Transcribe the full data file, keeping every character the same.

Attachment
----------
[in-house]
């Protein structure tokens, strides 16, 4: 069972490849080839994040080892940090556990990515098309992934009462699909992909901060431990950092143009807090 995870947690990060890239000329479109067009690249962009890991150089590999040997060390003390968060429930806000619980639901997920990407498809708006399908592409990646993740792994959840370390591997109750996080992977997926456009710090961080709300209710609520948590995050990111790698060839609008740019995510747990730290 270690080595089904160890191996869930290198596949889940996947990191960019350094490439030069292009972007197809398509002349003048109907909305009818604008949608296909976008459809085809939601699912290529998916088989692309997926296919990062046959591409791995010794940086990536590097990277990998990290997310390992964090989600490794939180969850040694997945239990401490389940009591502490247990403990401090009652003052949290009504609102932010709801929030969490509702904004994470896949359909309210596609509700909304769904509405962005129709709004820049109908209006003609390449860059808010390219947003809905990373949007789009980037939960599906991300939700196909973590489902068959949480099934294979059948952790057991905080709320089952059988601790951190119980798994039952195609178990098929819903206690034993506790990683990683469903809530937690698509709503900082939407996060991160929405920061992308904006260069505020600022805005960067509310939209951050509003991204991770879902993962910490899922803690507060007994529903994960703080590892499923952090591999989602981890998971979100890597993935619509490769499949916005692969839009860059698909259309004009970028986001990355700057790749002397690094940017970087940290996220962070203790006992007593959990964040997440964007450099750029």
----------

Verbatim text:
[in-house]
């Protein structure tokens, strides 16, 4: 069972490849080839994040080892940090556990990515098309992934009462699909992909901060431990950092143009807090 995870947690990060890239000329479109067009690249962009890991150089590999040997060390003390968060429930806000619980639901997920990407498809708006399908592409990646993740792994959840370390591997109750996080992977997926456009710090961080709300209710609520948590995050990111790698060839609008740019995510747990730290 270690080595089904160890191996869930290198596949889940996947990191960019350094490439030069292009972007197809398509002349003048109907909305009818604008949608296909976008459809085809939601699912290529998916088989692309997926296919990062046959591409791995010794940086990536590097990277990998990290997310390992964090989600490794939180969850040694997945239990401490389940009591502490247990403990401090009652003052949290009504609102932010709801929030969490509702904004994470896949359909309210596609509700909304769904509405962005129709709004820049109908209006003609390449860059808010390219947003809905990373949007789009980037939960599906991300939700196909973590489902068959949480099934294979059948952790057991905080709320089952059988601790951190119980798994039952195609178990098929819903206690034993506790990683990683469903809530937690698509709503900082939407996060991160929405920061992308904006260069505020600022805005960067509310939209951050509003991204991770879902993962910490899922803690507060007994529903994960703080590892499923952090591999989602981890998971979100890597993935619509490769499949916005692969839009860059698909259309004009970028986001990355700057790749002397690094940017970087940290996220962070203790006992007593959990964040997440964007450099750029």